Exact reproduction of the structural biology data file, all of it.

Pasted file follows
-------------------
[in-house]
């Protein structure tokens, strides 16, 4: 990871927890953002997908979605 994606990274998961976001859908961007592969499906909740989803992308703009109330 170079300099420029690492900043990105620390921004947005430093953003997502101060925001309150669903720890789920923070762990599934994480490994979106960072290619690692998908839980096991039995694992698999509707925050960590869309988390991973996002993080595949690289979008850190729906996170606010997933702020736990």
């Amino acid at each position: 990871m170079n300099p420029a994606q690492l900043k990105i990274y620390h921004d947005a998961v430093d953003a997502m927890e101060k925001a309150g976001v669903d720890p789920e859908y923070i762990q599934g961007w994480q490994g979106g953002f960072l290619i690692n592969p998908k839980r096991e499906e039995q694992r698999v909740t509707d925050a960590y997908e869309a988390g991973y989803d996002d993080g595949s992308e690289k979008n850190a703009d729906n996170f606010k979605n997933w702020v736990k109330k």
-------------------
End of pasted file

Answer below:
[in-house]
């Protein structure tokens, strides 16, 4: 990871927890953002997908979605 994606990274998961976001859908961007592969499906909740989803992308703009109330 170079300099420029690492900043990105620390921004947005430093953003997502101060925001309150669903720890789920923070762990599934994480490994979106960072290619690692998908839980096991039995694992698999509707925050960590869309988390991973996002993080595949690289979008850190729906996170606010997933702020736990």
């Amino acid at each position: 990871m170079n300099p420029a994606q690492l900043k990105i990274y620390h921004d947005a998961v430093d953003a997502m927890e101060k925001a309150g976001v669903d720890p789920e859908y923070i762990q599934g961007w994480q490994g979106g953002f960072l290619i690692n592969p998908k839980r096991e499906e039995q694992r698999v909740t509707d925050a960590y997908e869309a988390g991973y989803d996002d993080g595949s992308e690289k979008n850190a703009d729906n996170f606010k979605n997933w702020v736990k109330k």